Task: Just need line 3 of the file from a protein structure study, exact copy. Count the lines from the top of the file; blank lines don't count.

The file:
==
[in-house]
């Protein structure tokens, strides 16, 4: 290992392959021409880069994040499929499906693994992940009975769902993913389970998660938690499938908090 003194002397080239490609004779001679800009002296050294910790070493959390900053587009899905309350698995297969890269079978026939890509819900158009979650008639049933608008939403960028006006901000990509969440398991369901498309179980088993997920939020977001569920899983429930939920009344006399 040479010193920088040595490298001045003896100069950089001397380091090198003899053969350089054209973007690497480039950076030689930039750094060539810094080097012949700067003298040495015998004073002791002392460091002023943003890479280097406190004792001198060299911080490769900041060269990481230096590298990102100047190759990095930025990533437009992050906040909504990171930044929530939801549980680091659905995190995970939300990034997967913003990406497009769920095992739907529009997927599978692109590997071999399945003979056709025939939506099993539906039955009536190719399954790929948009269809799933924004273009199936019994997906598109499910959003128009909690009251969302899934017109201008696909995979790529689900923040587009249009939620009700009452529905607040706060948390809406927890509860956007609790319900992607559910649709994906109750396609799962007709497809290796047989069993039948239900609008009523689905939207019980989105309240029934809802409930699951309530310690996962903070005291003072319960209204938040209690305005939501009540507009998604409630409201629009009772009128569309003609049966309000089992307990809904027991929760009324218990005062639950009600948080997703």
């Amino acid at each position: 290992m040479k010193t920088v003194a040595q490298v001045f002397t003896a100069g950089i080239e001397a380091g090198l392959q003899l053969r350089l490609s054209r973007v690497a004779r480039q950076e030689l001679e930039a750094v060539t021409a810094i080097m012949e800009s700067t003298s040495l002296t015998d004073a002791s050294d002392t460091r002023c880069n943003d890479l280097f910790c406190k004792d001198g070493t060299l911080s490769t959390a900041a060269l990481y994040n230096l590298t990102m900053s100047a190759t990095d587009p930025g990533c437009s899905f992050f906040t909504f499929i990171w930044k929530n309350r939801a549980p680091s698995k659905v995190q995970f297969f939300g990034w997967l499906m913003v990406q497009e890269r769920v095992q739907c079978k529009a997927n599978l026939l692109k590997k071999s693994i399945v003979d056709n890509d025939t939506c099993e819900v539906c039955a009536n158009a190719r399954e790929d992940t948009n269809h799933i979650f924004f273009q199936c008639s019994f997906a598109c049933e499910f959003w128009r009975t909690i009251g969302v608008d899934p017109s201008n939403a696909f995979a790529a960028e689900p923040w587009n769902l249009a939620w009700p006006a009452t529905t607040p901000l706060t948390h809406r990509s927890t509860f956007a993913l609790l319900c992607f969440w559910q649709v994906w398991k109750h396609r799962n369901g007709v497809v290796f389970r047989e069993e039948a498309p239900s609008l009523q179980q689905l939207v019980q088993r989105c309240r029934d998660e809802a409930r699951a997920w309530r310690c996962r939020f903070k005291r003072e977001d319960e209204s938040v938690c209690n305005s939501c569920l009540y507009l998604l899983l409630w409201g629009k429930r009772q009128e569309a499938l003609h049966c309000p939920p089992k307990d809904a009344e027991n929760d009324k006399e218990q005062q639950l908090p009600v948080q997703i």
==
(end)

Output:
């Amino acid at each position: 290992m040479k010193t920088v003194a040595q490298v001045f002397t003896a100069g950089i080239e001397a380091g090198l392959q003899l053969r350089l490609s054209r973007v690497a004779r480039q950076e030689l001679e930039a750094v060539t021409a810094i080097m012949e800009s700067t003298s040495l002296t015998d004073a002791s050294d002392t460091r002023c880069n943003d890479l280097f910790c406190k004792d001198g070493t060299l911080s490769t959390a900041a060269l990481y994040n230096l590298t990102m900053s100047a190759t990095d587009p930025g990533c437009s899905f992050f906040t909504f499929i990171w930044k929530n309350r939801a549980p680091s698995k659905v995190q995970f297969f939300g990034w997967l499906m913003v990406q497009e890269r769920v095992q739907c079978k529009a997927n599978l026939l692109k590997k071999s693994i399945v003979d056709n890509d025939t939506c099993e819900v539906c039955a009536n158009a190719r399954e790929d992940t948009n269809h799933i979650f924004f273009q199936c008639s019994f997906a598109c049933e499910f959003w128009r009975t909690i009251g969302v608008d899934p017109s201008n939403a696909f995979a790529a960028e689900p923040w587009n769902l249009a939620w009700p006006a009452t529905t607040p901000l706060t948390h809406r990509s927890t509860f956007a993913l609790l319900c992607f969440w559910q649709v994906w398991k109750h396609r799962n369901g007709v497809v290796f389970r047989e069993e039948a498309p239900s609008l009523q179980q689905l939207v019980q088993r989105c309240r029934d998660e809802a409930r699951a997920w309530r310690c996962r939020f903070k005291r003072e977001d319960e209204s938040v938690c209690n305005s939501c569920l009540y507009l998604l899983l409630w409201g629009k429930r009772q009128e569309a499938l003609h049966c309000p939920p089992k307990d809904a009344e027991n929760d009324k006399e218990q005062q639950l908090p009600v948080q997703i």